Wednesday, August 29, 2012

Georgia Legislature needs to reconsider decriminalizing our 17 year old children.

17 and a criminal record for life.

I had the pleasure of listening to Former DeKalb County District Attorney J. Tom Morgan twice in the last week speak on how Georgia Laws negatively affect Georgia Teenagers as he outlined the archaic laws that by common sense, should be changed. The laws are detrimental to our youth, they devalue the criminal justice system in the State and are far too costly with no real benefit.

The way our political system works, it takes great courage for one person to push for change as there are worries of being called out as being "soft on crime". Over time the scales of justice tips to the breaking point and then we as a society need to reevaluate; I believe that time is now.

I wish Governor Nathan Deal, Attorney General Sam Olens and the leadership of the Georgia General Assembly were in attendance this evening because if they were; my dream would be that they would form a Blue Ribbon Panel of Experts together with a Special Joint Committee on Georgia Juvenile Justice Reform to use this next session to affect positive changes for the 17 year olds in our society by rolling back some of the laws this State currently has on the books.

If you watch the video at the bottom, former State Senator Dan Weber stood in the well to discuss aspects of the Romeo and Juliet Provision, but he was also crying out for changes to an unjust system and I now see the Former DeKalb County District Attorney, Mr. J. Tom Morgan doing the exact same thing. When you understand that Mr. Morgan has the experience of being forced to put kids away with no option of leniency and that he has the insight of an unjust judicial system, why is nothing more being done?
“There are only four states in the country that treat our teenagers as adults when they’re 17, and Georgia’s one of those four states,” said Morgan, who has spoken to many thousands of teenagers, was on the U.S. Advisory Board on Child Abuse and Neglect, and chaired Georgia’s Child Abuse Prevention Panel.

“I testified before the Georgia legislature last year about raising that age to 18 to fit with the rest of the country, and I’ll never forget what the legislator said: ‘Oh Mr. Morgan, we can’t do that because we don’t want our constituents in Georgia to think we’re soft on crime.”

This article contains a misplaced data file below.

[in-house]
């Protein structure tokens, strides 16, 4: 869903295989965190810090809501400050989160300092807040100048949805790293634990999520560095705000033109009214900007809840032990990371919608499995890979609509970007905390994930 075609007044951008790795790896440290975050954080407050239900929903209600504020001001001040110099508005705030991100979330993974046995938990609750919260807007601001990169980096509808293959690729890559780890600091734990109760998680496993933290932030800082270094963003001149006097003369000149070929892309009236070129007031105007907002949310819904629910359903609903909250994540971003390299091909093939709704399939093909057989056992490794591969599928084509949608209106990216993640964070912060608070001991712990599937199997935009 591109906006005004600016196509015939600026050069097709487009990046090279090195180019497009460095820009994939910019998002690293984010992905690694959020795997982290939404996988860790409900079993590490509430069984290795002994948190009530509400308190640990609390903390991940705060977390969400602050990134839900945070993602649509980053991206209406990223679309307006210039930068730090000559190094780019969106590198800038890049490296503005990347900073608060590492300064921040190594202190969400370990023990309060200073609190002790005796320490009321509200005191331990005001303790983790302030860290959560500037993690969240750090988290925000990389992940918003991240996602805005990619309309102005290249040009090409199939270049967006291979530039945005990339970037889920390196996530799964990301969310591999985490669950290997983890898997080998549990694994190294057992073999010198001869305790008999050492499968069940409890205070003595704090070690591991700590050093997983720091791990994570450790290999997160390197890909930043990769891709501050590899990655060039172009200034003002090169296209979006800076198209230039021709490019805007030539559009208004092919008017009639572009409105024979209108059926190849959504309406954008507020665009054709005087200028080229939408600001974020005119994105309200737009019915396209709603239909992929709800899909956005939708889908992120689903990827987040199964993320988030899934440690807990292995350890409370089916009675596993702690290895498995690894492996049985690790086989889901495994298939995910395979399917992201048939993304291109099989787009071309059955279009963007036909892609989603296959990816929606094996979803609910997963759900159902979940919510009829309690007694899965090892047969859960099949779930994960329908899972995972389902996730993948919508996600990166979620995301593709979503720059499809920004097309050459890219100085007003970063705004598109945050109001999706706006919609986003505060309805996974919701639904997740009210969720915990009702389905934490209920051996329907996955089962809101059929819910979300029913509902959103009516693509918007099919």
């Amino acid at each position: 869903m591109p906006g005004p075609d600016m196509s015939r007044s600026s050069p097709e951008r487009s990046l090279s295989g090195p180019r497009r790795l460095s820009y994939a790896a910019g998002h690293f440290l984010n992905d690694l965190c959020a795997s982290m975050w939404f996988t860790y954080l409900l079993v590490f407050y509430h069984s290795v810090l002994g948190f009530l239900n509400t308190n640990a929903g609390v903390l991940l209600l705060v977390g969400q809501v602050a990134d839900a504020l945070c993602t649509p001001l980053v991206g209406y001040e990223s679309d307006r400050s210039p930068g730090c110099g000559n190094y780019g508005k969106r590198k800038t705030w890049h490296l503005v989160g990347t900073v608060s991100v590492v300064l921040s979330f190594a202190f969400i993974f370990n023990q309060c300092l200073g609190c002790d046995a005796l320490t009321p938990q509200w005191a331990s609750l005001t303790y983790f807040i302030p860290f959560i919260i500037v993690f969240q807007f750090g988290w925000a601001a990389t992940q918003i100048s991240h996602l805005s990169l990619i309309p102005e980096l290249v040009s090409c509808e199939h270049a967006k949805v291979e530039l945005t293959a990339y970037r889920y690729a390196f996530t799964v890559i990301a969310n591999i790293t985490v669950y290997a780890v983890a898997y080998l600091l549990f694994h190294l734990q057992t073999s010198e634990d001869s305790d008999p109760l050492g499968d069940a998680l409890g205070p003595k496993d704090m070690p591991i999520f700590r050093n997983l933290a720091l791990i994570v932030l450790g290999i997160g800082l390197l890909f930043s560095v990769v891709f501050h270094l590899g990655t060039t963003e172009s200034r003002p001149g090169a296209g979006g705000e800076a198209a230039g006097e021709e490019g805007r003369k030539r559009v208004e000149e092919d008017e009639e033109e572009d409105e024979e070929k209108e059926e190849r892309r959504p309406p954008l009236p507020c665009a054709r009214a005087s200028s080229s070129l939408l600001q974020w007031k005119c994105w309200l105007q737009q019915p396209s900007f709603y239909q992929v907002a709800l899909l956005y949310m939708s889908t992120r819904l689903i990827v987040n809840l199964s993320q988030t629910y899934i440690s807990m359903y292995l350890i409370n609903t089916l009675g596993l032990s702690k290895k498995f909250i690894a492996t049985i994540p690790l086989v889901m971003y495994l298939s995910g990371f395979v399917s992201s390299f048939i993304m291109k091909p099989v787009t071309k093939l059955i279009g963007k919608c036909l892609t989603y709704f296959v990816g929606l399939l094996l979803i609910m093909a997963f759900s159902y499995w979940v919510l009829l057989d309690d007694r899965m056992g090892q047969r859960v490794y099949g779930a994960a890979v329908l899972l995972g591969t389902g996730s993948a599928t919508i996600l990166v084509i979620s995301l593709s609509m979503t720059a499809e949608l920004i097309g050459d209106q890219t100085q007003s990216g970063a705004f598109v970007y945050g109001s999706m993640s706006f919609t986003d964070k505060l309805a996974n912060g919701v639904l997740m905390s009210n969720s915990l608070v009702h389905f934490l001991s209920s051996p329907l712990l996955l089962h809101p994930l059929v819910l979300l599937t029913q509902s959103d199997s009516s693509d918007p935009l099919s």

Morgan said he represented two girls—one 16, one 17—who together shoplifted less than $100 worth of CDs and DVDs from Target. Because one was lawfully an adult at the time, the crime was on her permanent record, while the 16-year-old didn’t have it on hers.

“You’re criminal history starts on your 17th birthday and stays with you until the day you die,” he said. “Don’t screw it up.”  (WestCobb Patch - March 2011)

Someone needs to start listening and instead of talking to just high school students, Mr. Morgan needs to talk to the Legislature one more time, but this time he needs the backing of the powers that be who need to come out in support of such changes.

Governor Deal if you are looking to leave a legacy, I can think of no nobler cause than being the instigator of juvenile criminal reform.  Please make it happen.


waterman said...

And what is Fran and Tom's position on this?

Sight Edman said...

The 17 vs 18 dividing line seems somewhat arbitrary, but no more than 17 vs 18. Everything said in this post would be just as appropriate if you changed the ages to 20 and 21. Or perhaps to 24 and 25 as that is when some say the child's brain is at long last fully baked and ready to come out of the oven.

The age below which the punishment should not fit the crime will always be contentious.

GaryRayBetz said...

Not sure I agree with you on this John. I actually believe they should lower the legal age of adulthood to 16 as that is when teens are allowed to drive.

If we are trusting 16 year olds with the privilege and responsibility of driving an automobile, which has potential to maim or kill others, then they should also have to pay the adult penalty of abusing that right. Either that or raise the driving age to 18. With adults privileges comes correlating grave responsibilities - that's just how it is.